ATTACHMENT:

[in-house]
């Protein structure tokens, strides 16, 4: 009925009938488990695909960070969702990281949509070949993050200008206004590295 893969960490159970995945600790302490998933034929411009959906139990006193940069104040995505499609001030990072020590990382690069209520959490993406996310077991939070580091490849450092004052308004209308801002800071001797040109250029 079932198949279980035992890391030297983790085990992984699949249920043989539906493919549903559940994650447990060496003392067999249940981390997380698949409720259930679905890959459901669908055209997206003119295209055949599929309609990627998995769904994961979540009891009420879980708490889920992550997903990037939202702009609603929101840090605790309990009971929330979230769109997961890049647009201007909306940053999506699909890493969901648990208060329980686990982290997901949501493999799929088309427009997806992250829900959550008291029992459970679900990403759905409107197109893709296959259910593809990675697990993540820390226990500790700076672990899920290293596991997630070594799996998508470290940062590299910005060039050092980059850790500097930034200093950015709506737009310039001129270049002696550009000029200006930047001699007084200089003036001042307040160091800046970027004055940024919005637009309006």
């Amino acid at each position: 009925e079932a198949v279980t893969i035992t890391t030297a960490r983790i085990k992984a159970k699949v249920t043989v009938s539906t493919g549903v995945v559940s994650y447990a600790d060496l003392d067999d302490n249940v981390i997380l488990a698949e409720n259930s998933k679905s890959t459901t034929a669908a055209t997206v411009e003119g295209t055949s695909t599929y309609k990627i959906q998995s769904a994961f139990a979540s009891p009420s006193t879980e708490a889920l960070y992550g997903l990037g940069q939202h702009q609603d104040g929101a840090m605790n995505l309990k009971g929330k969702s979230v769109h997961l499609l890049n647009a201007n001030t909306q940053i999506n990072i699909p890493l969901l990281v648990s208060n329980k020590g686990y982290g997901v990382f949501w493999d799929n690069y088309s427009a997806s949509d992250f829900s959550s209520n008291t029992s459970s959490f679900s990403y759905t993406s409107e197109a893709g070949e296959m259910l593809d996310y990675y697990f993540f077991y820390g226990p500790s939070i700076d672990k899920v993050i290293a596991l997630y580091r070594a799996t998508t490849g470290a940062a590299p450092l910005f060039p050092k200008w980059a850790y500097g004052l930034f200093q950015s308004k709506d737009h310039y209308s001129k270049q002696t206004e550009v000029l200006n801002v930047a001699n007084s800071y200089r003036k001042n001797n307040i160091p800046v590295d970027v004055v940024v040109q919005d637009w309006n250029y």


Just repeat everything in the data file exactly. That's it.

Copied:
[in-house]
């Protein structure tokens, strides 16, 4: 009925009938488990695909960070969702990281949509070949993050200008206004590295 893969960490159970995945600790302490998933034929411009959906139990006193940069104040995505499609001030990072020590990382690069209520959490993406996310077991939070580091490849450092004052308004209308801002800071001797040109250029 079932198949279980035992890391030297983790085990992984699949249920043989539906493919549903559940994650447990060496003392067999249940981390997380698949409720259930679905890959459901669908055209997206003119295209055949599929309609990627998995769904994961979540009891009420879980708490889920992550997903990037939202702009609603929101840090605790309990009971929330979230769109997961890049647009201007909306940053999506699909890493969901648990208060329980686990982290997901949501493999799929088309427009997806992250829900959550008291029992459970679900990403759905409107197109893709296959259910593809990675697990993540820390226990500790700076672990899920290293596991997630070594799996998508470290940062590299910005060039050092980059850790500097930034200093950015709506737009310039001129270049002696550009000029200006930047001699007084200089003036001042307040160091800046970027004055940024919005637009309006």
């Amino acid at each position: 009925e079932a198949v279980t893969i035992t890391t030297a960490r983790i085990k992984a159970k699949v249920t043989v009938s539906t493919g549903v995945v559940s994650y447990a600790d060496l003392d067999d302490n249940v981390i997380l488990a698949e409720n259930s998933k679905s890959t459901t034929a669908a055209t997206v411009e003119g295209t055949s695909t599929y309609k990627i959906q998995s769904a994961f139990a979540s009891p009420s006193t879980e708490a889920l960070y992550g997903l990037g940069q939202h702009q609603d104040g929101a840090m605790n995505l309990k009971g929330k969702s979230v769109h997961l499609l890049n647009a201007n001030t909306q940053i999506n990072i699909p890493l969901l990281v648990s208060n329980k020590g686990y982290g997901v990382f949501w493999d799929n690069y088309s427009a997806s949509d992250f829900s959550s209520n008291t029992s459970s959490f679900s990403y759905t993406s409107e197109a893709g070949e296959m259910l593809d996310y990675y697990f993540f077991y820390g226990p500790s939070i700076d672990k899920v993050i290293a596991l997630y580091r070594a799996t998508t490849g470290a940062a590299p450092l910005f060039p050092k200008w980059a850790y500097g004052l930034f200093q950015s308004k709506d737009h310039y209308s001129k270049q002696t206004e550009v000029l200006n801002v930047a001699n007084s800071y200089r003036k001042n001797n307040i160091p800046v590295d970027v004055v940024v040109q919005d637009w309006n250029y």